The struggle between Pedro I and Henry was the seed of the dreaded Spanish Inquisition.  Henry was a usurper and weak, which suited the nobility who didn’t want a strong monarch.  The Catholic church stepped in to fill the power vacuum.  Anti-Jewish riots erupted.  The Inquisition peaked during the reign of the “Catholic Monarchs” Ferdinand and Isabella—the Ferdinand and Isabella who financed Christopher Columbus.

Of Sir Walter Blount, grandfather of Walter Blount, 1st Lord Mountjoy, The Complete Peerage Vol. IX, sub Mountjoy, pp. 331–333, has this:

Sir Walter Blount is a character in Shakespeare’s “I Henry IV.”  His mutterings are unremarkable.  Nonetheless, in battle Blount pretends to be the king, and is slain.  That earned him accolades for gallantry, but he was deaf in the grave.

Sancha de Ayala isn’t a genealogical curiosity.  She has thousands of descendants, but has never received commensurate treatment.  According to Sir Walter Blount’s biography in The History of Parliament online, the couple had 5 sons and 2 daughters.

Croke, Vol. II (1823), p. 189, abstracts Sir Walter Blount’s will, and I think Croke may be trusted here:

“The will of Sir Walter Blount is dated at Lyverpole, the 16th of December, 1401.  He directs his body to be buried in the church of Saint Mary of Newerk, at Leicester.  He mentions his wife Sanchia as living, his sons John, Thomas, and James; his daughters Constantia, Baroness of Dudley, and Anna Griffith.  The Executor is John Blount, his brother, and he appointed as Supervisors of his Will, his cousin, Thomas Foljambe, and Thomas Langley, Keeper of the King’s Privy Seal.  It was proved the 1st of August, 1403.”

As The Complete Peerage notes, Sir Walter Blount and Sancha de Ayala were buried at St. Mary’s, the Newark, Leicester.  Leicester is the county seat of Leicestershire.  One of the more endearing customs of the English are place names of great antiquity which confuse those of us expecting street signs everywhere.  According to an old history of Leicester, the liberty of the Newarke was a small rectangular district lying on the east bank of the River Soar (a tributary of the River Trent), to the south of the old walled area of the borough and at the edge of the gravel terrace on which Leicester is built.  The name “Newarke” means “New Work,” to distinguish it from the older part of the city.  In 1330 the area was possessed by Henry, Earl of Lancaster.  Of the nearby 12th century castle only traces remain.  Earl Henry founded a hospital to the south of the castle, which his son Henry of Grosmont, the 1st Duke of Lancaster, enlarged.  The duke also founded a chantry college known as St. Mary’s of the Newarke.  The chantry employed a priest to say masses for the benefit of the dead who were thought to be working their way through Purgatory.  Sir Walter Blount’s choice of final resting place was in keeping with his devotion to the House of Lancaster.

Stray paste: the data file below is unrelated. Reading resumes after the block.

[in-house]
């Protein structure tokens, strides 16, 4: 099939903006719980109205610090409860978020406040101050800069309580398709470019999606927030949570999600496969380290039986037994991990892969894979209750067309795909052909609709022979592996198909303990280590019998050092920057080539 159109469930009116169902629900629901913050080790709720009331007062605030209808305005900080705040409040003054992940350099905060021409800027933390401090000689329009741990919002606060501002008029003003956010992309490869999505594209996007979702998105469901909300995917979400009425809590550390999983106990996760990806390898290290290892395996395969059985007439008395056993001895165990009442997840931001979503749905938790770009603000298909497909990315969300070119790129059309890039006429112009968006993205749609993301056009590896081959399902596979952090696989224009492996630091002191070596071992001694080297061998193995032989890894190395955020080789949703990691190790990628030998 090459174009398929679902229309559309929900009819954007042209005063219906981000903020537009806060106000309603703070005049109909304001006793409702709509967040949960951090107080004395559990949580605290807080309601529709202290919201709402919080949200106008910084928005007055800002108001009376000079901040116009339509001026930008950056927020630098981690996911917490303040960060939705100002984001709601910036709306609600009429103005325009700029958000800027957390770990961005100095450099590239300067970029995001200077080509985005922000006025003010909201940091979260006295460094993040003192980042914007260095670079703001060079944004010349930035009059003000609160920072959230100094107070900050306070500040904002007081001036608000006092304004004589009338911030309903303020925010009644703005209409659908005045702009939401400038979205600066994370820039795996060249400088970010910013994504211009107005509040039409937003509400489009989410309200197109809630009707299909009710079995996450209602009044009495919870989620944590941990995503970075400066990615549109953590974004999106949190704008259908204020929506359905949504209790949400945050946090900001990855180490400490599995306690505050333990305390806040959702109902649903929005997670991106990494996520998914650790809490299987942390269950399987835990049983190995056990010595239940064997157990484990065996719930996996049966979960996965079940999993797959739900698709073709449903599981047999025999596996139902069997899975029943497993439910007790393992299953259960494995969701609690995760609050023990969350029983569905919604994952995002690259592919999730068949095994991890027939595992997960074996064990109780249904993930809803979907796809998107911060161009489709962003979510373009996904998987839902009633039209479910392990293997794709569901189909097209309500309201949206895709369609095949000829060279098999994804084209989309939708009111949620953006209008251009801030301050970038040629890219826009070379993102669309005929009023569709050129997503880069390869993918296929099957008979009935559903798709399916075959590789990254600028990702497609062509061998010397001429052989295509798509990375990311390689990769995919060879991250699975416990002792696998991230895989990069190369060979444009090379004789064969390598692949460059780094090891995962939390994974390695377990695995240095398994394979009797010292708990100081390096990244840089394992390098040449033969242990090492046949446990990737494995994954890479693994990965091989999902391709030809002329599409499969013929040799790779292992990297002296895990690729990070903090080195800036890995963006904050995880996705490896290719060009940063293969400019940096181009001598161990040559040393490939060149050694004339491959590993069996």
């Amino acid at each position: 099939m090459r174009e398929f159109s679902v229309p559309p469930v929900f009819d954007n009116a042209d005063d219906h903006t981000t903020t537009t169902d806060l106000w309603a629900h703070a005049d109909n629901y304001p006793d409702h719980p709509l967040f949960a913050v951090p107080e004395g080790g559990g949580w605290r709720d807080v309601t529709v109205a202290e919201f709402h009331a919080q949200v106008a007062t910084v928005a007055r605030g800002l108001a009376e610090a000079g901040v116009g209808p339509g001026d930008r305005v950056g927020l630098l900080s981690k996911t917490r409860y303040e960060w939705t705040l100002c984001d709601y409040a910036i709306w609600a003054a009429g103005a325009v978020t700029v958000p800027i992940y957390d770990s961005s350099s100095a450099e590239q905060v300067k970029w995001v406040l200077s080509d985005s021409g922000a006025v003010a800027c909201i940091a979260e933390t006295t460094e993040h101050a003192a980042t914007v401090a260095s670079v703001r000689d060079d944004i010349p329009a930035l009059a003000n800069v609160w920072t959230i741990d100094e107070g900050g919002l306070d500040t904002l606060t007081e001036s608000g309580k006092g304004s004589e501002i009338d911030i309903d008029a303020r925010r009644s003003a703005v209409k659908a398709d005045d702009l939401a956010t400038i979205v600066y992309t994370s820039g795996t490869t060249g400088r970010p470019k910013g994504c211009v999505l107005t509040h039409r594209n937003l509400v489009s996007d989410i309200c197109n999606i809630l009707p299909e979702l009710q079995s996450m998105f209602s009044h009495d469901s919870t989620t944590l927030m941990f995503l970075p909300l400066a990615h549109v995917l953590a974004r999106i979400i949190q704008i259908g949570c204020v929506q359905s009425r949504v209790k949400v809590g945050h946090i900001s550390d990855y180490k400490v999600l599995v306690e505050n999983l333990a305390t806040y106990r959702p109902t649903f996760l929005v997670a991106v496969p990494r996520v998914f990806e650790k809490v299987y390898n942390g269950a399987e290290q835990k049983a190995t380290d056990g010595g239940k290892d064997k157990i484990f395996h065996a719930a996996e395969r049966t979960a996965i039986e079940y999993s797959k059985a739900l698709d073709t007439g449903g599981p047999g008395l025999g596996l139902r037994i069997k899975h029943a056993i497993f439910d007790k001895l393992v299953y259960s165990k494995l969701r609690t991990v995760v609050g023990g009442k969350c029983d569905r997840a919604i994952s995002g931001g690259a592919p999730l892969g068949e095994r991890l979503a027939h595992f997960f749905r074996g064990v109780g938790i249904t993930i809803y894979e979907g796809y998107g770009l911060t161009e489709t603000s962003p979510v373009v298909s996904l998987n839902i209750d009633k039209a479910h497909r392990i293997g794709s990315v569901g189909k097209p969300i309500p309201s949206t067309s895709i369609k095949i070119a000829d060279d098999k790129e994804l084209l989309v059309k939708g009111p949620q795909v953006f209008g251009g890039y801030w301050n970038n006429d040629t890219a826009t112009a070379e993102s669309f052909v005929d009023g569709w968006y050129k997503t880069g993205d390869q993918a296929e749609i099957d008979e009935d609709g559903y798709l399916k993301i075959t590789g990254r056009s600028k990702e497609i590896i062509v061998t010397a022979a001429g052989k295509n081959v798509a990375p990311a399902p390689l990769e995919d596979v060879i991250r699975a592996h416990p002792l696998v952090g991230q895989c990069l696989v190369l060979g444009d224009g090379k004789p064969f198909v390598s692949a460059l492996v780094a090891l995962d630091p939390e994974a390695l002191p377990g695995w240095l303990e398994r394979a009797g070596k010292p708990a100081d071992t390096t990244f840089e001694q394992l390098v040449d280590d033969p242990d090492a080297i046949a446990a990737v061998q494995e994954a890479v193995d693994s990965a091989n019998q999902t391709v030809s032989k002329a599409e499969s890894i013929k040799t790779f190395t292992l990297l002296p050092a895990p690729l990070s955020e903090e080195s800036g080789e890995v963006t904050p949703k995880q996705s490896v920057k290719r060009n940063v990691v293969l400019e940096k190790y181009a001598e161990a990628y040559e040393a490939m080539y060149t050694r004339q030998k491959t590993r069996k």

The Harleian Society, Vol. 28, The Visitation of Shropshire 1623, pp. 50–57 contains extensive material on the Blount family.  On p. 55, “Ann ux….. Griffith de Wichenor in com. Staff.” is shown as a daughter of “Walterus Blount miles = Sanchia de Ayala Hispana.” who appear on p. 54.

[In this context “miles.” (Latin) means “knight.”  “Hispana” in Latin and Spanish is “feminine singular pertaining to Spain”, so what is meant here is simply “Spanish woman.”]

[“ux.” (Latin) is the abbreviation for “uxor” which means “wife.”]

Below:  Family records kept by Sir Walter Griffith II, son of Sir Walter Griffith I and 2nd wife Agnes Constable.  The heading indicates Sir Walter Griffith II provided this list of ancestor obituaries on 26 Sep 1511.  In latin.  The 5th obituary, for Thomas Griffith, correctly identifies the wife of Thomas as “Anna,” but makes her the daughter of Thomas Blount, who was actually her brother.  The will of Sir Walter Blount and The Visitation of Shropshire make it clear “Anna Griffith” was Sir Walter Blount’s daughter.  The 8th obituary is for Agnes (Constable) (Griffith) Clifton, mother of Sir Walter Griffith II.)

(Howard, 1868, p. 64.  Click on image to enlarge.)